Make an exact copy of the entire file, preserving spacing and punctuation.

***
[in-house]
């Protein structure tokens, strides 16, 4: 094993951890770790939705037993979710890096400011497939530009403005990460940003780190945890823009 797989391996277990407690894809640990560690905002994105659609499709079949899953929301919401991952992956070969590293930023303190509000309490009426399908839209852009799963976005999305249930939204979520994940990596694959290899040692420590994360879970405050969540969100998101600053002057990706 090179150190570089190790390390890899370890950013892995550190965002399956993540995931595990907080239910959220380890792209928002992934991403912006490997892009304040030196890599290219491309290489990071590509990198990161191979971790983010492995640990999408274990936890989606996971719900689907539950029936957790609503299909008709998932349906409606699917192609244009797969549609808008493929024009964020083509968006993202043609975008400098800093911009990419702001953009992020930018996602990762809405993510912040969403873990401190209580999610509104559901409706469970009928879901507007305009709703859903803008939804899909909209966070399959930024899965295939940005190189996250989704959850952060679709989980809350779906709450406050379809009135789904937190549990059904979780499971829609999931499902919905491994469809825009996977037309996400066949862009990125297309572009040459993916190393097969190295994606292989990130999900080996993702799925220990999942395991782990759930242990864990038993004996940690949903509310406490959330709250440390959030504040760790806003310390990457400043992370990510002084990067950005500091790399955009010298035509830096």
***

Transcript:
[in-house]
């Protein structure tokens, strides 16, 4: 094993951890770790939705037993979710890096400011497939530009403005990460940003780190945890823009 797989391996277990407690894809640990560690905002994105659609499709079949899953929301919401991952992956070969590293930023303190509000309490009426399908839209852009799963976005999305249930939204979520994940990596694959290899040692420590994360879970405050969540969100998101600053002057990706 090179150190570089190790390390890899370890950013892995550190965002399956993540995931595990907080239910959220380890792209928002992934991403912006490997892009304040030196890599290219491309290489990071590509990198990161191979971790983010492995640990999408274990936890989606996971719900689907539950029936957790609503299909008709998932349906409606699917192609244009797969549609808008493929024009964020083509968006993202043609975008400098800093911009990419702001953009992020930018996602990762809405993510912040969403873990401190209580999610509104559901409706469970009928879901507007305009709703859903803008939804899909909209966070399959930024899965295939940005190189996250989704959850952060679709989980809350779906709450406050379809009135789904937190549990059904979780499971829609999931499902919905491994469809825009996977037309996400066949862009990125297309572009040459993916190393097969190295994606292989990130999900080996993702799925220990999942395991782990759930242990864990038993004996940690949903509310406490959330709250440390959030504040760790806003310390990457400043992370990510002084990067950005500091790399955009010298035509830096």